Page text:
James Murdock, 51, says he inherited his penchant for thinking up far-out inventions from his entrepreneurial father. So it's not surprising that the idea for his $30 million company, Aston (Pa.)-based Endless Pools, originated with his dad as well. In the late '80s, the Murdocks were reminiscing when they came up with a swimmers' treadmill—an 8-by-15-foot pool with an adjustable current. The 100-person company sells more than 1,200 pools annually, for $19,900 to $25,000.
FATHER OF INVENTION
My dad was always inventing something. There was an electric hair cutter attached to a vacuum cleaner that he used on me when I was a kid. I remember it hurt. But he gave me a rich sense of possibility. He'd grown up in Scottsdale, Ariz., and he'd talk about swimming in the irrigation canals as a kid. He would jump in the canals and swim like hell only to stay in place. It was quite dangerous, I think. But his stories made it vivid in my mind.
I went to Princeton University to study architecture. I migrated to civil engineering because I liked the idea of building things and creating systems. That is really what a business is: a collection of systems to design, manufacture, and market something.
While in college I built a solar-powered drying machine. Oil prices were high, and companies were spending a lot to dry out materials such as sugarcane waste before burning them and disposing of them. I started a company called Solar Dryer. My dad's company built industrial furnaces in a factory in Aston, and I built the dryer there. Then oil prices dropped, and a solar-powered dryer didn't make much sense. That was my first failure.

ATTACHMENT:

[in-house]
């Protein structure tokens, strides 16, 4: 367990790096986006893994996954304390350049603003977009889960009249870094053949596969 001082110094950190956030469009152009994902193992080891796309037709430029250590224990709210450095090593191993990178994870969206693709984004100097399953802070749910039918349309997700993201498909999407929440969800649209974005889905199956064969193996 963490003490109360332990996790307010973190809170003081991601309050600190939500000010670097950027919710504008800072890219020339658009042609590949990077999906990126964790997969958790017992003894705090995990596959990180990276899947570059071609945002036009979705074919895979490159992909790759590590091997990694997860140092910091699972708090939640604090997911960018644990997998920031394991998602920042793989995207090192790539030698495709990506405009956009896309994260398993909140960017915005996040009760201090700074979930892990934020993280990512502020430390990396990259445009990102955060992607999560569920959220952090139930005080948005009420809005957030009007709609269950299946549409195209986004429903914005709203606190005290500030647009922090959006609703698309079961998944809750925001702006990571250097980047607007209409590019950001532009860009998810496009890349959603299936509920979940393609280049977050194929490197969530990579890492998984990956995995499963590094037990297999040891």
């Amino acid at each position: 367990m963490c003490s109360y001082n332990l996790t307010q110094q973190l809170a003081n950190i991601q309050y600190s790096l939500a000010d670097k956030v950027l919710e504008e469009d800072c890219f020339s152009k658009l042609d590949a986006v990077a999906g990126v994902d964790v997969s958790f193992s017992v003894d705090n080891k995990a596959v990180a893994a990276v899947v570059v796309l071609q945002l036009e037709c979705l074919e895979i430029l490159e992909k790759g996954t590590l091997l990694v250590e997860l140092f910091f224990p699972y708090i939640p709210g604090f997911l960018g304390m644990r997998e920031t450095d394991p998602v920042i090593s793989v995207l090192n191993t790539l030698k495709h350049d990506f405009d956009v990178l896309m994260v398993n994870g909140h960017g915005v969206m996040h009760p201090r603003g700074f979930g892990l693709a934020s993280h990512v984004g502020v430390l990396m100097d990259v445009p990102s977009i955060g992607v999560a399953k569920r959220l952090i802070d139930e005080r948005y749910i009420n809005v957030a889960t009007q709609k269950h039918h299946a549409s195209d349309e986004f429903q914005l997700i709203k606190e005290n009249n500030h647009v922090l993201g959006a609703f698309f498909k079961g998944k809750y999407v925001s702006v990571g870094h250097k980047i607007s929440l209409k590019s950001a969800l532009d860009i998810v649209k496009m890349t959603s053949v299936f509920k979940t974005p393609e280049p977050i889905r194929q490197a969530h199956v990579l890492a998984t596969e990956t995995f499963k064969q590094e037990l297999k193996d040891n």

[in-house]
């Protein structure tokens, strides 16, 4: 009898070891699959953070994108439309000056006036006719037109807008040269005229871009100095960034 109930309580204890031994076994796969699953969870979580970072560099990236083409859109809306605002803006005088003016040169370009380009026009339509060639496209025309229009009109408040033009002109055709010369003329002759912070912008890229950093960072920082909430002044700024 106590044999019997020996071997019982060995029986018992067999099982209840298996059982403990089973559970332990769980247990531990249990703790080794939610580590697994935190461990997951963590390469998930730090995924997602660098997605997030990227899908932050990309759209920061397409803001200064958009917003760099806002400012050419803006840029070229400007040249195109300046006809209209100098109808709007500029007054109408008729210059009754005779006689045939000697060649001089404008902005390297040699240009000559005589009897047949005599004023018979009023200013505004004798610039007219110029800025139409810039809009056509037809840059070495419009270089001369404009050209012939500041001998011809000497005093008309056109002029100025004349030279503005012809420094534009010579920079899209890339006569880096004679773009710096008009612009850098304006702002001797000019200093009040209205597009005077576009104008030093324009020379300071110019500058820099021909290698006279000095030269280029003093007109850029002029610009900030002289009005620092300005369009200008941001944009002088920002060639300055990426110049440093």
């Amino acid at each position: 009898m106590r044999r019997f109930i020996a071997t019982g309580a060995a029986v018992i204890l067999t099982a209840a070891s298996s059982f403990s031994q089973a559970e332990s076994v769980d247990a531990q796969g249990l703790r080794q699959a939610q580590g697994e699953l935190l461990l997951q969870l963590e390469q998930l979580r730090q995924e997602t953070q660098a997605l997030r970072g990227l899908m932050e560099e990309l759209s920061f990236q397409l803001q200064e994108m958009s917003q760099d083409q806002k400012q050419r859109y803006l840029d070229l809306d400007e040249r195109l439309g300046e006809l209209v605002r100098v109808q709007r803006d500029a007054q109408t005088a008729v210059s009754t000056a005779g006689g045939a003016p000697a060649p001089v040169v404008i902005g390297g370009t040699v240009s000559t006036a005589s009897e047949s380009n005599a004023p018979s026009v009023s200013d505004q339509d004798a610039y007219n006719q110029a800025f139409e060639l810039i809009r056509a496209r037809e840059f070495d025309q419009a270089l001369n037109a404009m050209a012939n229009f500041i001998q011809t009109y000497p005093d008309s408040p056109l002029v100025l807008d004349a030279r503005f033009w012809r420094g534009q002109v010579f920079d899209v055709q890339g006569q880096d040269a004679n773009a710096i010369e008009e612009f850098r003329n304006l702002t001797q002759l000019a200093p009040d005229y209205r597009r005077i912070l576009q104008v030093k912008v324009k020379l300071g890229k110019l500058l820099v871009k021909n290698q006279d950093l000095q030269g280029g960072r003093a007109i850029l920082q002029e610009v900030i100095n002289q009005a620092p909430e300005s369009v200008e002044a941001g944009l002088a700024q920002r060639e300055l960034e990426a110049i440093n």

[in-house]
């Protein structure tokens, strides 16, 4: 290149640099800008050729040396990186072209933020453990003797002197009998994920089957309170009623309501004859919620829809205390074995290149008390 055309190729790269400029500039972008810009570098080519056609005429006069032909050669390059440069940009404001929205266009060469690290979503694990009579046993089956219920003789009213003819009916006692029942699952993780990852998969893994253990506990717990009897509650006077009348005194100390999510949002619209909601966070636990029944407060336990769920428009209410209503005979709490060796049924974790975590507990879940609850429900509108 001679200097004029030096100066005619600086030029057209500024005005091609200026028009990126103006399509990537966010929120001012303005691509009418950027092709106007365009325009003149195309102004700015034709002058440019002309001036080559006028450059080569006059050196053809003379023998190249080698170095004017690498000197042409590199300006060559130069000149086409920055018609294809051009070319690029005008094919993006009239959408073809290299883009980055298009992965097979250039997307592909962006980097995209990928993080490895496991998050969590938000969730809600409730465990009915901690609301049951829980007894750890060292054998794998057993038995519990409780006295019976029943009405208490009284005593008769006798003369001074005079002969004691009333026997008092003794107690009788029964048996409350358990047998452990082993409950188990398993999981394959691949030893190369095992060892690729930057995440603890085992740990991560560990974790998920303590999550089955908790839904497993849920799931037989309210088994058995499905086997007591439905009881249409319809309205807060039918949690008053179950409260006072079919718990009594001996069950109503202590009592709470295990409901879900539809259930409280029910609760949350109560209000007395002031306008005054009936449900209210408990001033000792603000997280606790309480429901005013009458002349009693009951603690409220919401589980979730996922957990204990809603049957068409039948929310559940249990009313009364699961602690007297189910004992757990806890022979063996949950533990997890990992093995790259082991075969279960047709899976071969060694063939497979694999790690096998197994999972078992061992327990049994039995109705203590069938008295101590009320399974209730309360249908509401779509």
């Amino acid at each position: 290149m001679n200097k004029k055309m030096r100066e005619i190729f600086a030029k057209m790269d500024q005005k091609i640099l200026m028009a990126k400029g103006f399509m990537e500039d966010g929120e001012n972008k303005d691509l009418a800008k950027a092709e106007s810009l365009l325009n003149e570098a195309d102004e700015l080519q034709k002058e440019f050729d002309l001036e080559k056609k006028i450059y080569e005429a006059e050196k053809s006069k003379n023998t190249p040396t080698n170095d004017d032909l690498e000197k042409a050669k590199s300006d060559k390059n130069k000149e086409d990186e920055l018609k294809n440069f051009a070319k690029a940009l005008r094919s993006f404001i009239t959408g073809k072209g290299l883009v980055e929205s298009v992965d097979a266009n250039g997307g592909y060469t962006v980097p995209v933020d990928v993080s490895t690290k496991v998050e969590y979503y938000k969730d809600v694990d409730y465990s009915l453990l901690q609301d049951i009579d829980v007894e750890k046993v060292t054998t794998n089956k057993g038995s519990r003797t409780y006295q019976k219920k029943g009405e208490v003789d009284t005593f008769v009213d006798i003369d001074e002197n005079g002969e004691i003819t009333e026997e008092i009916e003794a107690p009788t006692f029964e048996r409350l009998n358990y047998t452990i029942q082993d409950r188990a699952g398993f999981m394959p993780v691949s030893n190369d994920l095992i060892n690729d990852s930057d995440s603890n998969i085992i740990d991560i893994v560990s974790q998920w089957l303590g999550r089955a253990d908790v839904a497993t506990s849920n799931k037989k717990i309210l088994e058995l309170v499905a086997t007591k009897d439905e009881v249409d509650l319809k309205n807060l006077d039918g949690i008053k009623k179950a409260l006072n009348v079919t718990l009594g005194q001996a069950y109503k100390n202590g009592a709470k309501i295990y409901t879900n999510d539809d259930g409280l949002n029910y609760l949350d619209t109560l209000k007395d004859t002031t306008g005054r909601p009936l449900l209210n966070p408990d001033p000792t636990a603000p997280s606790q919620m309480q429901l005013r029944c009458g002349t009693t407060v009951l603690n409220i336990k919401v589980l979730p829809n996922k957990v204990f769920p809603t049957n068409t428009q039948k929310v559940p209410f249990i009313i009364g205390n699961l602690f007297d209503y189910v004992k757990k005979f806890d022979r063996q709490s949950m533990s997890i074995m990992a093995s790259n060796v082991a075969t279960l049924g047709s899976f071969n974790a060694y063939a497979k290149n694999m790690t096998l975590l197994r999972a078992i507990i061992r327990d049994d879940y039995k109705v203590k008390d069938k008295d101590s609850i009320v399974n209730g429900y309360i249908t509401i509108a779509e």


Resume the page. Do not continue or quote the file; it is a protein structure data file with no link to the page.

After going to business school at Columbia University, I started a business swapping rent-stabilized apartments in New York City. That didn't work, either. Then my dad and I kicked around the idea for a machine that replicated his experience swimming in canals. I built one that was small enough to fit indoors and had a current people could swim against. The materials cost just a few thousand dollars. My idea was to sell it to swim teams to use for training. In September, 1988, I set it up for Columbia's swim team.
Robert Goldberger, the provost at Columbia at the time, had multiple sclerosis. Swimming was great for his condition, but he could only use his outdoor pool in the summer. He asked me to build a swimming machine he could install in his basement. Then he asked me to build an elevator to get down there. I thought, ``Oh my gosh, how will I build an elevator?'' It wasn't that difficult. I remember him coming down on the elevator to see the pool, and he couldn't have been happier. He convinced me that there was an even bigger market.
THANKS, BOB VILA
I ran a single ad in The New Yorker in early 1989 for about $1,500. I received more than 300 inquiries. Eventually I sold 30 pools to people who found us through that ad. I hired my first employee in 1990.
But I wasn't making any money because I had to go to each customer's home to install the pool myself. I redesigned the pool in 1991 so it could be mass-produced and installed as a kit. I wanted someone who had never installed one to be able to do so. We got another boost in 1997 when we were featured on the home makeover program This Old House. That was big. Since then, we've grown about 20% a year. And last year we introduced a $5,900 unit that fits into an existing backyard pool. That's selling very well.
We're still operating out of my dad's old plant. We have three pools in the showroom, and my father comes over a few times a week to swim.
As told to Amy Barrett